The Tao of Choice

I’m about a month out from a breakup. It didn’t end well. I’m also a good month out from failing a national martial arts exam. The results of the exam were subjective at best, but it still stings. My expectations, hopes, or ideals for both circumstances were shut down and it sucks. I handled it well at first, but I was simply in a kind of denial.

I’ve had horrible gut-wrenching spells of missing that person. I kept thinking, as the brain does, about all the positive things that we experienced leaving little room for the “reasons” behind us splitting up. I’ve been battling loneliness like never before. Compounded with this failed-test experience, I’m just asking to be buried under layers of sand.

I’ve been suspended in lethargy. It’s not quite depression. It’s not quite anxiety. It’s numbness. It’s indifference mixed a shot of self-deprecating ambivalence. In this state you feel more like you’re just existing and not living. Everything feels incidental and without purpose. You’re plagued with onset short-sightedness, reduced to only meet your base creature needs.

And I know, I’m grateful. I get it. I live in one of the most leveraged societies in the world. I can sit in this coffee shop and sip and type without the fear of bombs. From a practical perspective, I am privileged to have grown up int he Western world. I’m aware of this. Does knowing this aid to lessen the impact of my recent circumstance? Not really. Pain is pain regardless of context.

Sometimes we choose the pain, and sometimes the pain chooses us. If you distill this idea, then you’ve reduced it to choice. How appropriate an idea for autonomous free-willed humans? Stay with me.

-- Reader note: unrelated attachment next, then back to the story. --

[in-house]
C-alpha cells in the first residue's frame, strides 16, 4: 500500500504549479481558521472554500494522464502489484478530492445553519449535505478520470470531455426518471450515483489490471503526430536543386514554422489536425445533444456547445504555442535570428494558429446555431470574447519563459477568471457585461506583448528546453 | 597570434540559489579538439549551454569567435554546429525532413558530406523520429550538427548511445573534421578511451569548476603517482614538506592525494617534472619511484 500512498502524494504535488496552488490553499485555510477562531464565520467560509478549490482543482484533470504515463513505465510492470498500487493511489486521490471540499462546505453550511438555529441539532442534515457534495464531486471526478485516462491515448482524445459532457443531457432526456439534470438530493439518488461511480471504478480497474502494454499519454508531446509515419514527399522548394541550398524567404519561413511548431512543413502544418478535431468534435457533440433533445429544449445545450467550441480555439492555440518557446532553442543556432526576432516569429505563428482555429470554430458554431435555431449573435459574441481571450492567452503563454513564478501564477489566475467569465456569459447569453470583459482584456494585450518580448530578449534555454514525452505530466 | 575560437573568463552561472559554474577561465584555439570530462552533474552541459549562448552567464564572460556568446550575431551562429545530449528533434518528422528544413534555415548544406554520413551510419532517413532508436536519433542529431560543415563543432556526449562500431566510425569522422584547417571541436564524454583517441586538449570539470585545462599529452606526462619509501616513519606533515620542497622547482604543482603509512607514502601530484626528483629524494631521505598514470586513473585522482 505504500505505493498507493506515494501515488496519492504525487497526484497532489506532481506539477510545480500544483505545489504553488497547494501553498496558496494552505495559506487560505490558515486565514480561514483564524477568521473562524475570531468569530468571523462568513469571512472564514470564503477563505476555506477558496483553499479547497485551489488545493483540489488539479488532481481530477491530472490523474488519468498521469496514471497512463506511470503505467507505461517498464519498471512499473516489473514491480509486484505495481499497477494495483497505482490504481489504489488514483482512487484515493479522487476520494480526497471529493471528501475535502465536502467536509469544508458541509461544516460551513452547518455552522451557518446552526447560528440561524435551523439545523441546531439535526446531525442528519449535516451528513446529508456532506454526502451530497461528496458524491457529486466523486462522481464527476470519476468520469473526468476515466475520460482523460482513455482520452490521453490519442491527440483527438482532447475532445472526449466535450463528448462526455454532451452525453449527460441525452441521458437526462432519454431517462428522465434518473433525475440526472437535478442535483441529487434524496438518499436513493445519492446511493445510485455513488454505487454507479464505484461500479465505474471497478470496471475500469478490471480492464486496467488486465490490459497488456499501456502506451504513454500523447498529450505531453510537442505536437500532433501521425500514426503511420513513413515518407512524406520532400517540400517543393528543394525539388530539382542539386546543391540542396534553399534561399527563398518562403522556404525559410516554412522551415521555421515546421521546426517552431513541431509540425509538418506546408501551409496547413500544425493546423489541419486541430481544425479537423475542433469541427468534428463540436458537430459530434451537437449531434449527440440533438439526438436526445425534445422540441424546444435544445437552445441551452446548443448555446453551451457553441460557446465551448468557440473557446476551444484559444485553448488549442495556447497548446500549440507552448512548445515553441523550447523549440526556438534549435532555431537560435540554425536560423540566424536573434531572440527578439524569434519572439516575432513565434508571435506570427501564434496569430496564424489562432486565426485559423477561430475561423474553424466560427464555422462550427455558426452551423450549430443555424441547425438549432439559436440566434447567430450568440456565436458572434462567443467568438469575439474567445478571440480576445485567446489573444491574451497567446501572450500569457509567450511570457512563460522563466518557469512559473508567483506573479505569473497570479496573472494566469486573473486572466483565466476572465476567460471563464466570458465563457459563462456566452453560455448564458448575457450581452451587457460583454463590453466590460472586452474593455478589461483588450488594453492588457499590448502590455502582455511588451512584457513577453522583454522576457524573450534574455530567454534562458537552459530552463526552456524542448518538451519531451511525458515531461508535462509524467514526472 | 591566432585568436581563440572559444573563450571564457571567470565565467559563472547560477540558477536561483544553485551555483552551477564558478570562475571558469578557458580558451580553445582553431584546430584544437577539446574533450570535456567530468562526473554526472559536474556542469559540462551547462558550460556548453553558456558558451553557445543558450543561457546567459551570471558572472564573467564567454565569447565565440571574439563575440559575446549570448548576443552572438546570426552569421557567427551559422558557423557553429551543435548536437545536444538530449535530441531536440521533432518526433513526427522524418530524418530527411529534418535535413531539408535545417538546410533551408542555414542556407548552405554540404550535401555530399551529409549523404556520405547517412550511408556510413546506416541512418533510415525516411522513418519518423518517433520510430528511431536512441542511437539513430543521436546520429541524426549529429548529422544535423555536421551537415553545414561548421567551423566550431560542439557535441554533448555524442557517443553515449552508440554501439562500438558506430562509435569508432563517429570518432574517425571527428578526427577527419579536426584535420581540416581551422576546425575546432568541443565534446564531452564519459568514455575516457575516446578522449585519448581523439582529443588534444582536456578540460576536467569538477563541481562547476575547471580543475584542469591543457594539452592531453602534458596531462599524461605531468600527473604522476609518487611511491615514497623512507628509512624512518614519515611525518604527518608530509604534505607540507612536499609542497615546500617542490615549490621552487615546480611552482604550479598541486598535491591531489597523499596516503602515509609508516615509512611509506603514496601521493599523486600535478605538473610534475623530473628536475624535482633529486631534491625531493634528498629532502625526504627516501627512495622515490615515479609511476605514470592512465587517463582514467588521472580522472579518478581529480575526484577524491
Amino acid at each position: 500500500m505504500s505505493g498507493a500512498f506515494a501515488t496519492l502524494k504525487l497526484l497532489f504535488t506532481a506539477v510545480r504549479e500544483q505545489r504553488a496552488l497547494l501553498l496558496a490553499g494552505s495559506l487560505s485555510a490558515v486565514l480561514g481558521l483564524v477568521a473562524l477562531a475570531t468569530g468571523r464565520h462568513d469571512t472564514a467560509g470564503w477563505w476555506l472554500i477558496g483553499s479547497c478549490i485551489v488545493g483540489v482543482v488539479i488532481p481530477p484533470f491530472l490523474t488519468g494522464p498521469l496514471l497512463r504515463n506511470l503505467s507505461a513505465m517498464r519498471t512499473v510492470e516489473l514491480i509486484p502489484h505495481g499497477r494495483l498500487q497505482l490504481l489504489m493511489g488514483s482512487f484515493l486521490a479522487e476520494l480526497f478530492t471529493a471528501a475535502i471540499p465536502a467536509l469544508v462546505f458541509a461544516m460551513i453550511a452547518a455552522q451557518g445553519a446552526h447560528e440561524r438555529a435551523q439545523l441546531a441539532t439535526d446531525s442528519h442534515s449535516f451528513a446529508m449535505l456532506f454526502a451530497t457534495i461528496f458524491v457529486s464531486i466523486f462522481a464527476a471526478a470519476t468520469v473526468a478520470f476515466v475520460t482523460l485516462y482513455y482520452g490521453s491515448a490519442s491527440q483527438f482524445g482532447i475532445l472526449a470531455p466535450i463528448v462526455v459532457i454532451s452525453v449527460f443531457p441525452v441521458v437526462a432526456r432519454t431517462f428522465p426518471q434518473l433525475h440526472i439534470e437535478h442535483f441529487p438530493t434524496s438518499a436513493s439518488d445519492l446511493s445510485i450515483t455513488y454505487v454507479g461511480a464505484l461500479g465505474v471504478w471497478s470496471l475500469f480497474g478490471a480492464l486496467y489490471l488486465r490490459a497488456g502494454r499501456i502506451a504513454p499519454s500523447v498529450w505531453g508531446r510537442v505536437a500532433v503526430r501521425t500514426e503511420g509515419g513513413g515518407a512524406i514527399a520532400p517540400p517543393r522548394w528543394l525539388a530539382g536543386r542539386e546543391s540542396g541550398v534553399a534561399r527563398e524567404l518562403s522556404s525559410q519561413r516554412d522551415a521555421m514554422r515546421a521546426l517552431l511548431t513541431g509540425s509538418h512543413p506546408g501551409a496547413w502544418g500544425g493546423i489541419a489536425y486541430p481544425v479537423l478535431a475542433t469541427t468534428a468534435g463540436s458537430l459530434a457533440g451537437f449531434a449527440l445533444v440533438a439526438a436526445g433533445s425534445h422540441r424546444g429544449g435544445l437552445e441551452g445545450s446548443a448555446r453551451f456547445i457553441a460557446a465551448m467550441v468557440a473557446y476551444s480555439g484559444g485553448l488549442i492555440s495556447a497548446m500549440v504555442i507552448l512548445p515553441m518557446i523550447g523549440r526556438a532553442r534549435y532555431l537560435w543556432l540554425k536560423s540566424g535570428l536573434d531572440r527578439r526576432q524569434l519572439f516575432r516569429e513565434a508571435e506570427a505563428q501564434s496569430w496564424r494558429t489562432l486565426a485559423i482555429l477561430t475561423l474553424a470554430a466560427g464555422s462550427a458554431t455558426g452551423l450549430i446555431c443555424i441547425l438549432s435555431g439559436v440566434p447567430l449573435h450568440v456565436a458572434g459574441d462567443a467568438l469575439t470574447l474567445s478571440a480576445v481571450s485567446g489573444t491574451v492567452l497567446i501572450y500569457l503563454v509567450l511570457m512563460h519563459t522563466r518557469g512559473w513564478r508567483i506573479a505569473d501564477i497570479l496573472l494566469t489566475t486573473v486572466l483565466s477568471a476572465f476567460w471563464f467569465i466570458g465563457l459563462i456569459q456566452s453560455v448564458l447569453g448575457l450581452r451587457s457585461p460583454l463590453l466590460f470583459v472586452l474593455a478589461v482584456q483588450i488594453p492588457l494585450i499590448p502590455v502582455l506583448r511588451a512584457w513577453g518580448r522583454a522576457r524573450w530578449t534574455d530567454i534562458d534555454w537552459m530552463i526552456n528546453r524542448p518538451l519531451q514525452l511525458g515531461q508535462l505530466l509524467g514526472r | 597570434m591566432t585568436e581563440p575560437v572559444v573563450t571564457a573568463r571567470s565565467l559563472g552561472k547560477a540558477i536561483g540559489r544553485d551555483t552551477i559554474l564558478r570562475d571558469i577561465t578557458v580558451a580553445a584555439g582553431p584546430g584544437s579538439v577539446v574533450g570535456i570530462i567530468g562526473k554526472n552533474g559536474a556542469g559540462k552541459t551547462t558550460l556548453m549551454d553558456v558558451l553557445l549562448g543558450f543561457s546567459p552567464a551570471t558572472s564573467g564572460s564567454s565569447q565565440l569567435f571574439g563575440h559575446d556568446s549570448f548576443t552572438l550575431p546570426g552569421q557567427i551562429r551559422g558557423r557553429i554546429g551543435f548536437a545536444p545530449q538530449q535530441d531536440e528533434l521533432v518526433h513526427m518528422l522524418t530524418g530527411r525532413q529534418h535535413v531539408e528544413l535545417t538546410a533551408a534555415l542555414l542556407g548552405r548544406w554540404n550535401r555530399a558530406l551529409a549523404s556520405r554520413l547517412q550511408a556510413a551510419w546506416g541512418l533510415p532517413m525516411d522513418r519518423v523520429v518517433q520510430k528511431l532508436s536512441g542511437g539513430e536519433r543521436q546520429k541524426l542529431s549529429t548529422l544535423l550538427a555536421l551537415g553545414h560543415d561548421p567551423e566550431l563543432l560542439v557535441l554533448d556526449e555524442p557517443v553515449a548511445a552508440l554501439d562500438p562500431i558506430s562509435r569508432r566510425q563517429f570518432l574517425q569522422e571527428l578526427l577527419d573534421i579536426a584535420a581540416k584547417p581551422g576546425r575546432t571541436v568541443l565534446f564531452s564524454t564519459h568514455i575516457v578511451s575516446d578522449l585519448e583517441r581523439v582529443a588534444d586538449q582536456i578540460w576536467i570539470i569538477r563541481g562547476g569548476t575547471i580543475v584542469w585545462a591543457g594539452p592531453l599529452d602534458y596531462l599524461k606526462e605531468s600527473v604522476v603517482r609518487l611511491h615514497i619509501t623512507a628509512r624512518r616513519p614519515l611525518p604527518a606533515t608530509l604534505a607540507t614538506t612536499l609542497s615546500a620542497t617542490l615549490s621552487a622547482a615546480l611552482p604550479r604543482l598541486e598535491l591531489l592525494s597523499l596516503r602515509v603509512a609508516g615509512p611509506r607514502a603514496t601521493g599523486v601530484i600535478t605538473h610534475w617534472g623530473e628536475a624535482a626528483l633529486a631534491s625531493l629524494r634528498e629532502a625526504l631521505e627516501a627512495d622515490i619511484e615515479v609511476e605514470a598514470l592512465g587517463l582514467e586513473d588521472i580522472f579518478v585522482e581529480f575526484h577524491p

If happiness is a choice, then so is misery and vice-versa. Plain and simple. Yes, start to internalize that notion. Scrutinize it. Turn it on its own head. Any way you look at it, approaching it with a kind of with practical dualism (the unity of opposites) is likely the best way to understand it — and is therefore the quickest path to find resolve on the matter.

Drop a stone into a still pond. We see the ripples, but are often ignorant as to why we see them. It is the space between the ripples: the troughs, the rifts, the indented voids that makes the miniature waves possible. This is Yin and Yang in its true essence and application. But don’t be mistaken, these dark and light forces aren’t perpetually opposed to one another; there interrelated, interdependent, and complimentary.

If both of these circumstances had hands, then I’ve allowed them to press my head below water. Without knowing it, I’ve allowed them to control me. They are Yang, advancing and pushing. All I need to do is decide to be Yin, to accept, yield, and redirect their force. My head will get above water. I will breathe in life again.

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